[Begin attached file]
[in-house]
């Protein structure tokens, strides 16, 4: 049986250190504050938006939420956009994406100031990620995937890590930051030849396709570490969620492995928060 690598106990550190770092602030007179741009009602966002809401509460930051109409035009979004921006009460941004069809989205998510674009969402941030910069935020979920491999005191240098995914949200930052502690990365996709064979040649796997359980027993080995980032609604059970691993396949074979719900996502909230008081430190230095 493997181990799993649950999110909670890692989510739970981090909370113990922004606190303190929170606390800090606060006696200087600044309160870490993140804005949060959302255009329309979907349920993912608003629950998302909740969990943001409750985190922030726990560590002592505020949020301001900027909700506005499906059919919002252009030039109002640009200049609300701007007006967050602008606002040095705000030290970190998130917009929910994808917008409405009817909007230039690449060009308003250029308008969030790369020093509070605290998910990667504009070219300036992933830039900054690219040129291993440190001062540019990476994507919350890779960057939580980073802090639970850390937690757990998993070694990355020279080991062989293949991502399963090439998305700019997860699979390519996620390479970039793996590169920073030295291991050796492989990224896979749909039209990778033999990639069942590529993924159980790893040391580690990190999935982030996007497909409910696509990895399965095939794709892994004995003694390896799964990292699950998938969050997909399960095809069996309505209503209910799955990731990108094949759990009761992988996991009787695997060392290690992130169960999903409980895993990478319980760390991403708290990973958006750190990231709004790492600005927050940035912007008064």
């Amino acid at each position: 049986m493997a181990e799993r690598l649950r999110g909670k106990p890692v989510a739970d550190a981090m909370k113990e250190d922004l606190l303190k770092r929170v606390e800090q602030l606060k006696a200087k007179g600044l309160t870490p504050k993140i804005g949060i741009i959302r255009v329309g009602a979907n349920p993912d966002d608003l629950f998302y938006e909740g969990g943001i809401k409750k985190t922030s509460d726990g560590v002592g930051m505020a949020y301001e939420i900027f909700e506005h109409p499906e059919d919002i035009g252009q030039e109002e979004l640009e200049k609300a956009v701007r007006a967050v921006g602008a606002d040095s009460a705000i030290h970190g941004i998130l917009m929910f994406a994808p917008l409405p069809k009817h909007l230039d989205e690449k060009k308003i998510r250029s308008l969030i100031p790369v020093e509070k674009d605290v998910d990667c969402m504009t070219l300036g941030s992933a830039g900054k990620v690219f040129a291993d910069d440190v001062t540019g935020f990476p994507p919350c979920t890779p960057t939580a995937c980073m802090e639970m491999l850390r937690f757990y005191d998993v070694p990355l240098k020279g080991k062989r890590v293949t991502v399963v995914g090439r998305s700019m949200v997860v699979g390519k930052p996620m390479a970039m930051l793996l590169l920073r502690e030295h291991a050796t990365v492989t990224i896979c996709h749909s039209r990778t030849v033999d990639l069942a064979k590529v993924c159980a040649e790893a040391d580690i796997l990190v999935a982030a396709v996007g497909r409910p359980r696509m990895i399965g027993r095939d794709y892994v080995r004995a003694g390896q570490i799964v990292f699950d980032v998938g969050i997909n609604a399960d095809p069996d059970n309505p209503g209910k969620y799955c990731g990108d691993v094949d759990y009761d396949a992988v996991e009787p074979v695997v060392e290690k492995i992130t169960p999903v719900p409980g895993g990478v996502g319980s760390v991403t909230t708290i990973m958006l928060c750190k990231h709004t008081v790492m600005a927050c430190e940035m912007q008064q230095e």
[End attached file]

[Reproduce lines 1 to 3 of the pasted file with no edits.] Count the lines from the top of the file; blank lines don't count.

[in-house]
């Protein structure tokens, strides 16, 4: 049986250190504050938006939420956009994406100031990620995937890590930051030849396709570490969620492995928060 690598106990550190770092602030007179741009009602966002809401509460930051109409035009979004921006009460941004069809989205998510674009969402941030910069935020979920491999005191240098995914949200930052502690990365996709064979040649796997359980027993080995980032609604059970691993396949074979719900996502909230008081430190230095 493997181990799993649950999110909670890692989510739970981090909370113990922004606190303190929170606390800090606060006696200087600044309160870490993140804005949060959302255009329309979907349920993912608003629950998302909740969990943001409750985190922030726990560590002592505020949020301001900027909700506005499906059919919002252009030039109002640009200049609300701007007006967050602008606002040095705000030290970190998130917009929910994808917008409405009817909007230039690449060009308003250029308008969030790369020093509070605290998910990667504009070219300036992933830039900054690219040129291993440190001062540019990476994507919350890779960057939580980073802090639970850390937690757990998993070694990355020279080991062989293949991502399963090439998305700019997860699979390519996620390479970039793996590169920073030295291991050796492989990224896979749909039209990778033999990639069942590529993924159980790893040391580690990190999935982030996007497909409910696509990895399965095939794709892994004995003694390896799964990292699950998938969050997909399960095809069996309505209503209910799955990731990108094949759990009761992988996991009787695997060392290690992130169960999903409980895993990478319980760390991403708290990973958006750190990231709004790492600005927050940035912007008064």
């Amino acid at each position: 049986m493997a181990e799993r690598l649950r999110g909670k106990p890692v989510a739970d550190a981090m909370k113990e250190d922004l606190l303190k770092r929170v606390e800090q602030l606060k006696a200087k007179g600044l309160t870490p504050k993140i804005g949060i741009i959302r255009v329309g009602a979907n349920p993912d966002d608003l629950f998302y938006e909740g969990g943001i809401k409750k985190t922030s509460d726990g560590v002592g930051m505020a949020y301001e939420i900027f909700e506005h109409p499906e059919d919002i035009g252009q030039e109002e979004l640009e200049k609300a956009v701007r007006a967050v921006g602008a606002d040095s009460a705000i030290h970190g941004i998130l917009m929910f994406a994808p917008l409405p069809k009817h909007l230039d989205e690449k060009k308003i998510r250029s308008l969030i100031p790369v020093e509070k674009d605290v998910d990667c969402m504009t070219l300036g941030s992933a830039g900054k990620v690219f040129a291993d910069d440190v001062t540019g935020f990476p994507p919350c979920t890779p960057t939580a995937c980073m802090e639970m491999l850390r937690f757990y005191d998993v070694p990355l240098k020279g080991k062989r890590v293949t991502v399963v995914g090439r998305s700019m949200v997860v699979g390519k930052p996620m390479a970039m930051l793996l590169l920073r502690e030295h291991a050796t990365v492989t990224i896979c996709h749909s039209r990778t030849v033999d990639l069942a064979k590529v993924c159980a040649e790893a040391d580690i796997l990190v999935a982030a396709v996007g497909r409910p359980r696509m990895i399965g027993r095939d794709y892994v080995r004995a003694g390896q570490i799964v990292f699950d980032v998938g969050i997909n609604a399960d095809p069996d059970n309505p209503g209910k969620y799955c990731g990108d691993v094949d759990y009761d396949a992988v996991e009787p074979v695997v060392e290690k492995i992130t169960p999903v719900p409980g895993g990478v996502g319980s760390v991403t909230t708290i990973m958006l928060c750190k990231h709004t008081v790492m600005a927050c430190e940035m912007q008064q230095e």